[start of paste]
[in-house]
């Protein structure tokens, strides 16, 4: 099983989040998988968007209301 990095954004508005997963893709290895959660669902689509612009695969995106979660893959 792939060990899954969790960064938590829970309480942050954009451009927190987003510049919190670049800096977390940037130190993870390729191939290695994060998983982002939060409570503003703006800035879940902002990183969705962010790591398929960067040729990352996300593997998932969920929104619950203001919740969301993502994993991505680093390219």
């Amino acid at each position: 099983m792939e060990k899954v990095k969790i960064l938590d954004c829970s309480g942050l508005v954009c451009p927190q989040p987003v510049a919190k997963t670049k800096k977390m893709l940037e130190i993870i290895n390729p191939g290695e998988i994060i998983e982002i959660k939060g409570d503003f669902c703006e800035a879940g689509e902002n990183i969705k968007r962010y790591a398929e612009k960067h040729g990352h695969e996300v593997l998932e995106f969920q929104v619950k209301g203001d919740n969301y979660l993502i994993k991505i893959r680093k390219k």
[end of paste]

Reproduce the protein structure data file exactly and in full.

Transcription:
[in-house]
């Protein structure tokens, strides 16, 4: 099983989040998988968007209301 990095954004508005997963893709290895959660669902689509612009695969995106979660893959 792939060990899954969790960064938590829970309480942050954009451009927190987003510049919190670049800096977390940037130190993870390729191939290695994060998983982002939060409570503003703006800035879940902002990183969705962010790591398929960067040729990352996300593997998932969920929104619950203001919740969301993502994993991505680093390219």
């Amino acid at each position: 099983m792939e060990k899954v990095k969790i960064l938590d954004c829970s309480g942050l508005v954009c451009p927190q989040p987003v510049a919190k997963t670049k800096k977390m893709l940037e130190i993870i290895n390729p191939g290695e998988i994060i998983e982002i959660k939060g409570d503003f669902c703006e800035a879940g689509e902002n990183i969705k968007r962010y790591a398929e612009k960067h040729g990352h695969e996300v593997l998932e995106f969920q929104v619950k209301g203001d919740n969301y979660l993502i994993k991505i893959r680093k390219k």